One Old Master deserves another. And so it is that one of the finest films of 2014 finds English filmmaker Mike Leigh taking as his subject English painter J.M.W. Turner. "Mr. Turner," like Leigh's equally sublime "Topsy-Turvy," revives an era in astonishing, delicate detail, then moves through the world with a documentarian's eye. Leigh takes Turner out of art history and puts him back in the world.
In his role as cultural historian, Leigh more commonly focuses on contemporary life in lower-middle-class English 'hoods ("Happy-Go-Lucky," "Secrets & Lies," "Naked," "Life is Sweet"), but his obvious fascination with and affection for his fellow artists (perhaps especially the grouchy ones) and their pains are evident. Though Leigh probably isn't quite as cantankerous as Turner, he's well qualified to see the 19th century artist for his faults as well as his genius, and to guide his cast through a well-honed process of improvisatory rehearsal to arrive at life's reflection caught on camera.
Leigh opens on a beautiful landscape with river and windmill, and soon enough, we see the man regarding it with a thoughtful scowl. This is what passes for peacefulness for Turner (Timothy Spall), who only seems truly happy in the merry company of his beloved father (Paul Jesson). A coarse, grunting grump, Turner nevertheless remains consistently, quietly and compulsively driven to paint his landscapes and his seascapes, and to perfect his form through thoughtful regard and restless experimentation.
"Mr. Turner" is as much about a way of viewing as it is about Turner himself, and it's fascinating to enjoy Leigh's entirely distinct viewpoint and technique in dialogue with his subject. Leigh is a dedicated, unblinking observer not of nature but of human nature, and he allows us to draw our own conclusions about what he shows us of Turner's topsy-turvy interactions with his world and his peers: his deep love of his father but his denial of his own illegitimate children, his sensitivity to nature and his brusqueness with people (including his sexual exploitation of women and lack of interest in marriage), his total dedication to art and his iconoclasm within the English art world, dominated by the standing-on-ceremony Royal Academy of Arts.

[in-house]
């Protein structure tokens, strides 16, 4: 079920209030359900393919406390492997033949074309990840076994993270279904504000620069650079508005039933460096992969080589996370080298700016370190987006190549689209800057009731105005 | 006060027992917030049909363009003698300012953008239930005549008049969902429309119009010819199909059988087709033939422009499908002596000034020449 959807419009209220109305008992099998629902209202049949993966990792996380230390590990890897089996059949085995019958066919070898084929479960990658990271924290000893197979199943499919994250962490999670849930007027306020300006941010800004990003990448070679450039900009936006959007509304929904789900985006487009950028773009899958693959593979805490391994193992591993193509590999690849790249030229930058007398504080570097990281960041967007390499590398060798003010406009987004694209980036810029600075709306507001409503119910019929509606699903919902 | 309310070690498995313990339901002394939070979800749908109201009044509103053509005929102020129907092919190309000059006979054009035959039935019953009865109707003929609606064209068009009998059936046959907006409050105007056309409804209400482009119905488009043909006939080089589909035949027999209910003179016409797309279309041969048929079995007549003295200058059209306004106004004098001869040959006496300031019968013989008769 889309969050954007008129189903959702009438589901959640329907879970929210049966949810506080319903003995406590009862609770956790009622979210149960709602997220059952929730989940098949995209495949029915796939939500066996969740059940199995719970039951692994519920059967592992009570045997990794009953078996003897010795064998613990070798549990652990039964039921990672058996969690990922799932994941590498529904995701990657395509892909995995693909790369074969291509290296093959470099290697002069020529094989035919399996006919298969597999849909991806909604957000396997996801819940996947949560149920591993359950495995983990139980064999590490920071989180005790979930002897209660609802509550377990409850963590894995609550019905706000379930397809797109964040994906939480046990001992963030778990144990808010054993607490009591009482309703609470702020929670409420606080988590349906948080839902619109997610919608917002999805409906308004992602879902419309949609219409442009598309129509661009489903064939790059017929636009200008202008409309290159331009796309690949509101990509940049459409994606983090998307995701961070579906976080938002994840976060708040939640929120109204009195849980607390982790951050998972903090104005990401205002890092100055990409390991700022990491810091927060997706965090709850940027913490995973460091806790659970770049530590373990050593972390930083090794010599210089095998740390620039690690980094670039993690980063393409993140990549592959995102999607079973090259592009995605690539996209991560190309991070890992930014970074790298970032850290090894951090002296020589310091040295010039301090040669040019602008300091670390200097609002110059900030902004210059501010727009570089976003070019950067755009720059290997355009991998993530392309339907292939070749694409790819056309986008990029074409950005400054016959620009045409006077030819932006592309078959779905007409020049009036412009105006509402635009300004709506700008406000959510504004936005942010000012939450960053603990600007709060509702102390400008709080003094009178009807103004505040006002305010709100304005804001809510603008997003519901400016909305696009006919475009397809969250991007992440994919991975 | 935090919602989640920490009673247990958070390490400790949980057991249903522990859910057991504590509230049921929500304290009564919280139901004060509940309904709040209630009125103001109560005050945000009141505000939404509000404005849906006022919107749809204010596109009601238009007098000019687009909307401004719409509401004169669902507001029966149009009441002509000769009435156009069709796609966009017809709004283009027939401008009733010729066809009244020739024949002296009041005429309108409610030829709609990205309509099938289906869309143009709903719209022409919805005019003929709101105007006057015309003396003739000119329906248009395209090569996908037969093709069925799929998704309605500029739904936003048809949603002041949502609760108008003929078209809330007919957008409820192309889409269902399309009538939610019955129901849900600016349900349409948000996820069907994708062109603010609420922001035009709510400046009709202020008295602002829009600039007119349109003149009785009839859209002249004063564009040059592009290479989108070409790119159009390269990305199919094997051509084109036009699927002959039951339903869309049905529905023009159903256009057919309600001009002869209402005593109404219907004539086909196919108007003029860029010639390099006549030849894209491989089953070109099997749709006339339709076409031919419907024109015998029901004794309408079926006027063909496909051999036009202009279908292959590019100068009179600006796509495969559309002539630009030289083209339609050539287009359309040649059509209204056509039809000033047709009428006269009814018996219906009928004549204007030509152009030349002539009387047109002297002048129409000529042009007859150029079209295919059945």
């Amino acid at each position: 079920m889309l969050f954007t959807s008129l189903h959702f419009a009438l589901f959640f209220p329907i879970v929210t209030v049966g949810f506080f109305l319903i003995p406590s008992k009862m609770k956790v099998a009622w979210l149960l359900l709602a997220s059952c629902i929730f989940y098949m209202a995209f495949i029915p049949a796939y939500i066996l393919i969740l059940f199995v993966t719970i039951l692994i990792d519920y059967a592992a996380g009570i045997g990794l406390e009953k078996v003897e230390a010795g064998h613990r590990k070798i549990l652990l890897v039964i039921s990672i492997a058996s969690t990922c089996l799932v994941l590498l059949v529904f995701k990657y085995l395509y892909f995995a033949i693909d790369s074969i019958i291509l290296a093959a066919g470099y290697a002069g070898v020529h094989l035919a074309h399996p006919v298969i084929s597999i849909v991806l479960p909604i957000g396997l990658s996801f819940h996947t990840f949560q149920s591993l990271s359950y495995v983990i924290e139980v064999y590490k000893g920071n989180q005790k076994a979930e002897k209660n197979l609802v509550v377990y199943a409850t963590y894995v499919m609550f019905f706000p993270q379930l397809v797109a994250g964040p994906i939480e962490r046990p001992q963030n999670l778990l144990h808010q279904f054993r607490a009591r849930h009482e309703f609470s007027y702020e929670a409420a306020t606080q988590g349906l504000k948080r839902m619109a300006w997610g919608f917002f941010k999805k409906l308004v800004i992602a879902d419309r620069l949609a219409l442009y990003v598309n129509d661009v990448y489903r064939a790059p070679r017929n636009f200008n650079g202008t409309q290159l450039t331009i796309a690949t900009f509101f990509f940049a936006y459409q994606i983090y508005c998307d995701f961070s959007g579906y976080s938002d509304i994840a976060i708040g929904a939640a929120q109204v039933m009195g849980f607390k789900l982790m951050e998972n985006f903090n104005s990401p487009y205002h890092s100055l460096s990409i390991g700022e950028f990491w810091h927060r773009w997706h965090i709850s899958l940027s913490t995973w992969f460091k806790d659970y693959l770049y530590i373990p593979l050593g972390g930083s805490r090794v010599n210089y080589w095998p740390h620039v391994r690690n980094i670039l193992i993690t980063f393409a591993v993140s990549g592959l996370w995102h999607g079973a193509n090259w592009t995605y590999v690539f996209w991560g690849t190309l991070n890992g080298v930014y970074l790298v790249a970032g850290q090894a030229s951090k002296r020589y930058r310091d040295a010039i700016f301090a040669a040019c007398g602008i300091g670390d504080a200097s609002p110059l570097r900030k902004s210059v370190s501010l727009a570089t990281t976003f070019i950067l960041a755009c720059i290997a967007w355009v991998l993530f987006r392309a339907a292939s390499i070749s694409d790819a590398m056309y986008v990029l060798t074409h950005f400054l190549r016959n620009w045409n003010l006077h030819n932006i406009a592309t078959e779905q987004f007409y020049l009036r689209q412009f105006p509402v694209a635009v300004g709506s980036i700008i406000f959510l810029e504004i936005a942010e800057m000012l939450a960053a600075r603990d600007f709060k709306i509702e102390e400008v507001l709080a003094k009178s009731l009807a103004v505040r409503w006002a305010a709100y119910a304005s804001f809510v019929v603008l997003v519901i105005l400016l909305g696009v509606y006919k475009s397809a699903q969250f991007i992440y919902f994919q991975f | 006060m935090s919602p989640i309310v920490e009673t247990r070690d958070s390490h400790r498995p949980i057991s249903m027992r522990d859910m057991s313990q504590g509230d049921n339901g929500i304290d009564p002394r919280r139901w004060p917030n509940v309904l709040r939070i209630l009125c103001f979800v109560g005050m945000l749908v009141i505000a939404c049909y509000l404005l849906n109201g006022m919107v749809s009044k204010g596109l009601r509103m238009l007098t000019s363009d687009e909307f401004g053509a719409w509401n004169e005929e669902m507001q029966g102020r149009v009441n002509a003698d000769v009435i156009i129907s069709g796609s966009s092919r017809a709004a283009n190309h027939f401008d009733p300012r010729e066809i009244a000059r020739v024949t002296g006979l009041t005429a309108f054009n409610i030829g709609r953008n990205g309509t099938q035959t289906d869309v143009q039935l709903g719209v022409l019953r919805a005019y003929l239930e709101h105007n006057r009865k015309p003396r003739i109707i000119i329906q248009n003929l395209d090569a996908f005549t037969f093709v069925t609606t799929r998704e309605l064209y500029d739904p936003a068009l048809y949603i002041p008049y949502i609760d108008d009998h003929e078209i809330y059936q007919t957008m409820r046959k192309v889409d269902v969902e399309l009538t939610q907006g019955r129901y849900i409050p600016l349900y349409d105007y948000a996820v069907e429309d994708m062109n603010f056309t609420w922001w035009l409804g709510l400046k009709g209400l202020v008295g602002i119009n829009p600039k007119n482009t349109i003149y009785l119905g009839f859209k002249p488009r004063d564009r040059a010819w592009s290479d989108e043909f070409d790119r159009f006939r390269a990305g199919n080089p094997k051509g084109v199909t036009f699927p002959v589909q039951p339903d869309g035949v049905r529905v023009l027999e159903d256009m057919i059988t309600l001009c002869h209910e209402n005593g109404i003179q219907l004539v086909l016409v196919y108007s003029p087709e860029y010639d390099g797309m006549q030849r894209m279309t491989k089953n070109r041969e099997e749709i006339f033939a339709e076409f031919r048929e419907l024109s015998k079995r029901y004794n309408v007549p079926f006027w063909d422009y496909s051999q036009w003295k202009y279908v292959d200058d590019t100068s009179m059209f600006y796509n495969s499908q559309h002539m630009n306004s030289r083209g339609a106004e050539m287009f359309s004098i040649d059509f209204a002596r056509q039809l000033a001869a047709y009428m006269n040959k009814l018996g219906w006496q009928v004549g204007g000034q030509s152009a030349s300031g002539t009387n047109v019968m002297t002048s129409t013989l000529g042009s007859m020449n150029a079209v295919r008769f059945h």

Leigh's narrative approach tends toward the episodic, with little interest in conventional "drama" and every interest in nuances of behavior and meaning, applied with gentle brushstrokes. Just as Turner had a penchant for moving incognito, Leigh wants to be a fly on the wall of history as he time-travels through Turner's last quarter-century of life, up to and a bit beyond his "famous last words." The collage of scenes accumulates Turner's character, from moments of great emotional impact to those of passing fancy, like Turner's fascinated encounter with a camera: wondrous new technology destined to evolve into the vehicle of "Mr. Turner" itself.
Turner has been oft described as "painting with light," terminology that's also applied to the art of cinematography. Accordingly, Leigh's right-hand man Dick Pope delivers the most stunning cinematic paintings of the year with "Mr. Turner," which seems likely to collect the Best Cinematography Oscar. Less likely to make it to the podium, but no less deserving, is Spall, a career character actor and Leigh vet who inhabits his character with a rare totality of presence and a depth that insists we love Turner, despite his many warts, for being so thoroughly, unapologetically himself; for being redeemed by love and vocation; for having, like Leigh and Spall, the soul of an artist.
Rated R for some sexual content. Two hours, 30 minutes.